Sunday, November 23, 2008

Braid Extended Play

I may have been premature in saying I was done with Braid. I may also have been premature in saying it was a game about relationships. Apparently there is more to the game than just assembling all the puzzles and seeing the final level. Which is, I think, a shame. Sometimes games need to know when to keep their mouth shut.

Okay, so in the hub world there's a screen with a constellation, right? Apparently there's eight stars hidden in the game, and finding them all reveals the image of a chained princess in the sky in the hub world. Also, finding the last star involves doing something in the last level which... I don't know how to finish that sentence without spoilers, but as far as I'm concerned it ruins that level. And the rest of the game.

And then it turns out the whole game wasn't about relationships after all but was instead about the nuclear bomb.

Bollocks. Bollocks, I say. I am going to promptly forget I ever discovered this and I suggest you do too.

If you want to know more there's an FAQ here but you should be aware that:
(a) getting the stars is stupidly hard
(b) you can't do it if you've already finished the game - you'll have to start from scratch, and
(c) getting a single star can take up to two hours, and there are eight of them.

Thanks to Phrancq for the tip-off.


Jon said...

I prefer to think of getting the stars as an anti-achievement: it shows that one has missed the point (which was partly about letting go). It's a rare game that encourages you to stop playing.

(And really, the videos on youtube make it look far too painful to attempt).

SPLastic said...

I honestly don't find side-quest collectables all that fun anyway - one of my friends hunted down 90% of the flags in Assassin's Creed (but that may have been to satisfy his ego). I didn't find 10 total.

Played Braid on a friend's console - enjoyed it and would love to see a 3D adaption (even if it would ruin the visual charm).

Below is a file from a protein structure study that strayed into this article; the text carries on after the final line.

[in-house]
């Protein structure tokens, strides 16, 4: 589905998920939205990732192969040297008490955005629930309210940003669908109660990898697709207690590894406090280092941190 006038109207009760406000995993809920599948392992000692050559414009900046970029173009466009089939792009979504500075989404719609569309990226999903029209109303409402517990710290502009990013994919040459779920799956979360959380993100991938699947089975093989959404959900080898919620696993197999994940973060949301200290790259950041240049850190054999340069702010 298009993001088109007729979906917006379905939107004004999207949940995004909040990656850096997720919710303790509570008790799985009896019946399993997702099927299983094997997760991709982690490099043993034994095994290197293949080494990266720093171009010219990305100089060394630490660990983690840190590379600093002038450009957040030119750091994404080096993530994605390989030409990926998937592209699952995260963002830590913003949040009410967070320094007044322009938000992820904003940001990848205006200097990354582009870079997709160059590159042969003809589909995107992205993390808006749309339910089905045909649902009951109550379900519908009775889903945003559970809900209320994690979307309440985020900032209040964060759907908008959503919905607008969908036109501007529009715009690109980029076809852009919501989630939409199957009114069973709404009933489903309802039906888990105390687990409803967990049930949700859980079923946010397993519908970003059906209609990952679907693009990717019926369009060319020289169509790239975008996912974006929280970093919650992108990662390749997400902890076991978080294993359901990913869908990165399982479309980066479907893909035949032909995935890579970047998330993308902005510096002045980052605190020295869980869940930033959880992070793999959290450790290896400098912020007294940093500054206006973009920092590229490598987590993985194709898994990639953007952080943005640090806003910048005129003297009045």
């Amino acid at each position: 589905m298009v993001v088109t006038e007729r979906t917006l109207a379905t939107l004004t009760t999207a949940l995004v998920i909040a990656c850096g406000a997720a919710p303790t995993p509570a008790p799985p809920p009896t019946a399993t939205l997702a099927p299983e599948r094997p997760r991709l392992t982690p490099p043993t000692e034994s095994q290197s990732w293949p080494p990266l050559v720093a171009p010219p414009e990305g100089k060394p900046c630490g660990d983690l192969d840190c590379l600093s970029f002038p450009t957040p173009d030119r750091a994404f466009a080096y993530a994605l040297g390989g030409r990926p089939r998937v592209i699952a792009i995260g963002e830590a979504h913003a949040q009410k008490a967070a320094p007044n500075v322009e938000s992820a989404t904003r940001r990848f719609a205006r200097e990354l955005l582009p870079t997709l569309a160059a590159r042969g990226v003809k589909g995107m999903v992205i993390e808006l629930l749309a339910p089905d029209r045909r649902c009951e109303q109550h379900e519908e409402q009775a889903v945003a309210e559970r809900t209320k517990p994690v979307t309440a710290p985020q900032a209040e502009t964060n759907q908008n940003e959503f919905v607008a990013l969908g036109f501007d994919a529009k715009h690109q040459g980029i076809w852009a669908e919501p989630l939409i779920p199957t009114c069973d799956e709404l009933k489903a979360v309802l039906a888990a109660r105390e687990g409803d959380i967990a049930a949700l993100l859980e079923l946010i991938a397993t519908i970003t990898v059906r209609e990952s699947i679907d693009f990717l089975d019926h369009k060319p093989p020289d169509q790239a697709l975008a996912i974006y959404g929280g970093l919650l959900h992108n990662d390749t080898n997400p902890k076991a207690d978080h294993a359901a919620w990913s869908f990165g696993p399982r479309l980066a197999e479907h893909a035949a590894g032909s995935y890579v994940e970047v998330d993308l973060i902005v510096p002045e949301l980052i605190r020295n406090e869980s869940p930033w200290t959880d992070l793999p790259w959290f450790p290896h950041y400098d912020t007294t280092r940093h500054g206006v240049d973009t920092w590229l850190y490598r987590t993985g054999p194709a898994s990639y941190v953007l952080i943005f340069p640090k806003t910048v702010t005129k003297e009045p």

Collectables really need to exist in games with an incentive other than "10 Gamerscore Unlocked" - Banjo Kazooie is a good example (play it, Greg!); the notes open doors. Donkey Kong 64 is a not so good example; hundreds of different collectables that only certain characters can collect.

GregT said...

Finding collectables can be its own reward, provided that there's a continuous ladder of progress, and some sort of way of looking back at how far you've come.

Much like Guitar Hero - there's absolutely no reward for gold starring every song on the lower difficulties, but it's inherently satisfying.

SPLastic said...

Maybe so - personally, such things haven't really captured my attention for long. Having said that, I do agree that collectables need to have a system to them, and I do like it when they mean something to the main game (rather than Super Mario's find one hundred coins and you'll get an almost useless life system).

mwc said...

I'm with Jon. I don't think the Princess is the atomic bomb, for one thing. But for another, the fact that the game almost explicitly punishes you for seeking out the stars, and the fact that it is essentially impossible to find them without going outside the game, make it seem like getting them is the wrong thing to do.

Switch said...

Haha I have to agree that the nuclear bomb thing is strange. I think they were trying a bit too hard to be deep... deep to the point of obtuseness. I'd have preferred it if they had just kept it about relationships. I have no inclination at all to collect the stars and didn't even know they existed until I read about all this long after I beat the game. ^^;